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FDA study tackles cell phone emissions exposure

Photo of a cell tower disguised as a

Photo of a cell tower disguised as a tree next to village hall in NOrth Hills on the afternoon of August 25, 2010. (Newsday / Thomas A. Ferrara) Credit: Newsday/Thomas A. Ferrara

Several thousand rats and mice have taken up residence in a $10-million complex at a Chicago laboratory, where they eat, snooze and have their babies in a constant bath of the same kind of cell-phone radiation American families live with every day.

Their 21 Swiss-engineered chambers, shielded steel rooms where the small mammals are exposed to radio emissions mimicking cell phones up to 20 hours a day for two years, were designed to provide the federal government's most comprehensive answer to a question that has become increasingly pressing for Americans: Is it safe?

The Telecommunications Act of 1996 barred local governments from using concern about health risks as a ground for denying cell towers so long as the technology met safety standards set by the Federal Communications Commission.With nine out of 10 Americans - many of them children - now using wireless phones, the Food and Drug Administration concluded a comprehensive study of cell-phone radiation was imperative.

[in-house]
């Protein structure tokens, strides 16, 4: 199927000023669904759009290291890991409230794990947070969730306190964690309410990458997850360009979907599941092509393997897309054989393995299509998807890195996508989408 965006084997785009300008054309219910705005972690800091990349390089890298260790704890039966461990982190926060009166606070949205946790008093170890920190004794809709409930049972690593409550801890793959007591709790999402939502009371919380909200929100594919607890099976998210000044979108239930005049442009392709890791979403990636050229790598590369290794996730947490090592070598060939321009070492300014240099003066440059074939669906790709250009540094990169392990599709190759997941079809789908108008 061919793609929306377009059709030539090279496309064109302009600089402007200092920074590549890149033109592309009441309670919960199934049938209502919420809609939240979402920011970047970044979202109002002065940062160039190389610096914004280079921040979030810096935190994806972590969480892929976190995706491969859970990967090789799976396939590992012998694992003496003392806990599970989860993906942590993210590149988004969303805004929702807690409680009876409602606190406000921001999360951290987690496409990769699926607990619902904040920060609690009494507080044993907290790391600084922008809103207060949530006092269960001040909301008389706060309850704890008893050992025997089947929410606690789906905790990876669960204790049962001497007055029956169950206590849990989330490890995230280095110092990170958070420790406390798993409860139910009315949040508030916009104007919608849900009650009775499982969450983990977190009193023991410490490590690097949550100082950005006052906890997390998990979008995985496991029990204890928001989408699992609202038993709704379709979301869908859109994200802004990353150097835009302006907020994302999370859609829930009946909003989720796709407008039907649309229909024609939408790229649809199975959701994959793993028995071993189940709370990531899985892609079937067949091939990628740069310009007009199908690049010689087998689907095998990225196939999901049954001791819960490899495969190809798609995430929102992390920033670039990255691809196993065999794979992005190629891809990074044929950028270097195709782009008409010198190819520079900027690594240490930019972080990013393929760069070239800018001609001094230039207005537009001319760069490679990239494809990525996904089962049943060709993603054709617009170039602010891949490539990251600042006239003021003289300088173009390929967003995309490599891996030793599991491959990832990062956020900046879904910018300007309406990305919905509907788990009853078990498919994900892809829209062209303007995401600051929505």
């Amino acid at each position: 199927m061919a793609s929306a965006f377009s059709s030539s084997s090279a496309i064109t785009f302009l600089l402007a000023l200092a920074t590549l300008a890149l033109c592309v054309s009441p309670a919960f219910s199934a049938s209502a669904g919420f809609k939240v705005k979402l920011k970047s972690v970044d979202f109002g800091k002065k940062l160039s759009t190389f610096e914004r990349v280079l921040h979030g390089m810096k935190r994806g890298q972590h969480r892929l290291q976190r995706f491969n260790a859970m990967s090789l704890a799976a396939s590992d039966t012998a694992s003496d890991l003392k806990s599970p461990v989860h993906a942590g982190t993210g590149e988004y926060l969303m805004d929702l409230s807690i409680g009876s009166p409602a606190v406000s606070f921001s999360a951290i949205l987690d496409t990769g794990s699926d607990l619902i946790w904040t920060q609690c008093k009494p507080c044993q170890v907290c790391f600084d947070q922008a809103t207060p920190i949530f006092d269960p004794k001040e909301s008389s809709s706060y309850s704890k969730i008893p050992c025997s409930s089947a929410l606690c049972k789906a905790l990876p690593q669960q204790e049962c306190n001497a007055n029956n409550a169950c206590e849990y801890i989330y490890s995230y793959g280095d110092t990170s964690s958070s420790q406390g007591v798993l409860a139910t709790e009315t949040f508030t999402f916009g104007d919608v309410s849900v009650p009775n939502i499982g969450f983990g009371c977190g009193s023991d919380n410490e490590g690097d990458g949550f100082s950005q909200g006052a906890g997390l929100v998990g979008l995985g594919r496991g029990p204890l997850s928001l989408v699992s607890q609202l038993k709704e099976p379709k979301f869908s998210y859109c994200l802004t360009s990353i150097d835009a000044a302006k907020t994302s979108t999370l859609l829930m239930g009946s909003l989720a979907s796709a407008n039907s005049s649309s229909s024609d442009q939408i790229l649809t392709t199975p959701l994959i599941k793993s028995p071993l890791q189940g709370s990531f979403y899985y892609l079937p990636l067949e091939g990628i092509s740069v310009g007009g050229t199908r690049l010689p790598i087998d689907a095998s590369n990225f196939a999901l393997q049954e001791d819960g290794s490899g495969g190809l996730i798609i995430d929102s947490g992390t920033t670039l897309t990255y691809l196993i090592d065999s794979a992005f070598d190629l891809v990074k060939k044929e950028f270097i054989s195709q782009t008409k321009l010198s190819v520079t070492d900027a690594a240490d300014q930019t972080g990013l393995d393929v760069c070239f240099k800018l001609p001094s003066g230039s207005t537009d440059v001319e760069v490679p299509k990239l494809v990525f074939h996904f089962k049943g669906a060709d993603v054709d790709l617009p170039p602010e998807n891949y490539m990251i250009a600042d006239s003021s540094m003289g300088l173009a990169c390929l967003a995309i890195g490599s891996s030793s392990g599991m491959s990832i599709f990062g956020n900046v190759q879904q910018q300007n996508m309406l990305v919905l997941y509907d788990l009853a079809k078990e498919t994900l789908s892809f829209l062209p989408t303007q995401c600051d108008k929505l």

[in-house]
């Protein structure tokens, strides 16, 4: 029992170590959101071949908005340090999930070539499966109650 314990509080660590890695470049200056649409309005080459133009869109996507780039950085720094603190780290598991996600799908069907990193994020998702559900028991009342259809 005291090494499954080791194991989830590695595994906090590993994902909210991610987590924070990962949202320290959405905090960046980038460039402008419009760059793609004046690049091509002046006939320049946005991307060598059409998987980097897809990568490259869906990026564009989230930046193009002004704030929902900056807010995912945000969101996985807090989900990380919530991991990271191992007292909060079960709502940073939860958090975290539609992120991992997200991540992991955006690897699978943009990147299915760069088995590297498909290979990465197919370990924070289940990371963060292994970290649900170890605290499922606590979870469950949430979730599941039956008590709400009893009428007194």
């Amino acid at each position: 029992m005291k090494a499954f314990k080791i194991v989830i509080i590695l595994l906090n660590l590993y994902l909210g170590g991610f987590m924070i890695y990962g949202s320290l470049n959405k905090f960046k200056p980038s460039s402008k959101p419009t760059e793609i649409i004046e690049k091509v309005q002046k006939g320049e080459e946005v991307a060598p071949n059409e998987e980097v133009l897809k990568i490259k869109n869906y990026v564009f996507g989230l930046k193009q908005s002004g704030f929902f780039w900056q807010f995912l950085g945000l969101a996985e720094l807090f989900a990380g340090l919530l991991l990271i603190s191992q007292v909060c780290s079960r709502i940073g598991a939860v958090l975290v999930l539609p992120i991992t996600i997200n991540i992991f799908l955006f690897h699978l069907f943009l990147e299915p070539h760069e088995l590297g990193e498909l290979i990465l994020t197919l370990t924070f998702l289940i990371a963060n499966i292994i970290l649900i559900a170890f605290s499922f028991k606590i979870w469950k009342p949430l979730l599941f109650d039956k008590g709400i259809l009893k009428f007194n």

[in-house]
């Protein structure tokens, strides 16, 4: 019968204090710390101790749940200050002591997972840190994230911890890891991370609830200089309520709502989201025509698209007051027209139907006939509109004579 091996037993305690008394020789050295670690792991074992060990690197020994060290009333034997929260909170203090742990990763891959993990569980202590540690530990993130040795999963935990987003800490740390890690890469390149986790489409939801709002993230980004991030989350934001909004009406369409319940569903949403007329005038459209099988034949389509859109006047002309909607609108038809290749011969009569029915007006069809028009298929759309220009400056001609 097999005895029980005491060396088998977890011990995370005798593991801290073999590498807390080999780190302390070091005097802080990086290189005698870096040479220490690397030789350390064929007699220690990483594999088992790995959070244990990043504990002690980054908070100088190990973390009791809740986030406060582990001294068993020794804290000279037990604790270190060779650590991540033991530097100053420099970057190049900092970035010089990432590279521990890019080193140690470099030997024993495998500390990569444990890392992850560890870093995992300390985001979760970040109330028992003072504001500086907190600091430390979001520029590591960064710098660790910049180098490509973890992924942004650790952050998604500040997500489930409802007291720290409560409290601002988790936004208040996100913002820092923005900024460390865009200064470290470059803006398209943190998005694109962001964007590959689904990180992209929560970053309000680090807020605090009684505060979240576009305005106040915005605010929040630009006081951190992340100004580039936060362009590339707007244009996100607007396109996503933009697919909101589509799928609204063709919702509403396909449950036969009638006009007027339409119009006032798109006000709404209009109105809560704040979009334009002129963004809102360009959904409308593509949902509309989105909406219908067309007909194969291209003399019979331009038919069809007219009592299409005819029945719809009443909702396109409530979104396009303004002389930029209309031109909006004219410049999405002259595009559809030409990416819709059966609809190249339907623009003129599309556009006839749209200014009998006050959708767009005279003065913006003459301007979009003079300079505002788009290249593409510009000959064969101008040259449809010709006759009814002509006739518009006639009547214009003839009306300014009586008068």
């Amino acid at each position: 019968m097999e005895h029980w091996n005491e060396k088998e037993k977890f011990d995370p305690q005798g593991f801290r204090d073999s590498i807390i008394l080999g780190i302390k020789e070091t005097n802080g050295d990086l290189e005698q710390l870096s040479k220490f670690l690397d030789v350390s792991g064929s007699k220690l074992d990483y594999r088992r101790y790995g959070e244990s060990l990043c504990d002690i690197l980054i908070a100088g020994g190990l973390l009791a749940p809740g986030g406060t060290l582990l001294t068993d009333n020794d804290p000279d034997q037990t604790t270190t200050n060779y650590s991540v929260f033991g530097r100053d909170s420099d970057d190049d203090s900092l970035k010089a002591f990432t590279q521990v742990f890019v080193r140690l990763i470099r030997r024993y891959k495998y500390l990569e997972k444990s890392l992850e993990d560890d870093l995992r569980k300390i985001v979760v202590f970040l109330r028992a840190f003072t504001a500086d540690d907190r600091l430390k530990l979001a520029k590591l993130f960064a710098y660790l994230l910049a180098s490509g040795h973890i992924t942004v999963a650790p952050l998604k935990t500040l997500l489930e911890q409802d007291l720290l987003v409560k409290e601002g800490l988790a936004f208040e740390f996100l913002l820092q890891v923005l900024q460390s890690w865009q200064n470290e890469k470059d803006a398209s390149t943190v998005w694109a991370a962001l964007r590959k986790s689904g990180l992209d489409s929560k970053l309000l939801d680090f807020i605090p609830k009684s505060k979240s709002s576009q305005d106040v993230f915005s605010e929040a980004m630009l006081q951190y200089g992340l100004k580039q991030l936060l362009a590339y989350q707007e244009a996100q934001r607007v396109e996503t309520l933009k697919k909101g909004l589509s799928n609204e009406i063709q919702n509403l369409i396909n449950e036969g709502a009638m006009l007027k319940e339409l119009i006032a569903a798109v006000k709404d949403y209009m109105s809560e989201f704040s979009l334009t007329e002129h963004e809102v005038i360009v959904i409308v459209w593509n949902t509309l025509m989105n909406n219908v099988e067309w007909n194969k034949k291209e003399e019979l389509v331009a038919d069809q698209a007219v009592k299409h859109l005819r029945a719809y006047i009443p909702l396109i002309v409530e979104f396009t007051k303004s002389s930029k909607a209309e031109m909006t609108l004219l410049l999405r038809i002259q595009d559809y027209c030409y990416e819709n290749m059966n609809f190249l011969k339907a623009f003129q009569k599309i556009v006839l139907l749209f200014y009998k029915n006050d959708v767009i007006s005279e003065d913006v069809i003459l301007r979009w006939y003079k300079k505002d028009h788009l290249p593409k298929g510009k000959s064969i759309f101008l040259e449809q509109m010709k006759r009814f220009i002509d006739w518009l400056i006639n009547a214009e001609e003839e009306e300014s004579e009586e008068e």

"With so many users, this could translate into a potentially significant public health problem should the use of these devices even slightly increase the risk of adverse health effects," said John R. Bucher, associate director of the National Toxicology Program, in Senate testimony last year.

Up until now, the most comprehensive cancer studies in Europe used restrained rodents exposed up to two hours per day. The Chicago study will allow scientists to monitor potential health effects starting in the womb and extending through old age, said David McCormick, director of the IIT Research Institute, which is conducting the study.

"This is the largest study that has been done or most likely will ever be done to try to identify adverse effects of longer term exposure," he said in an interview.

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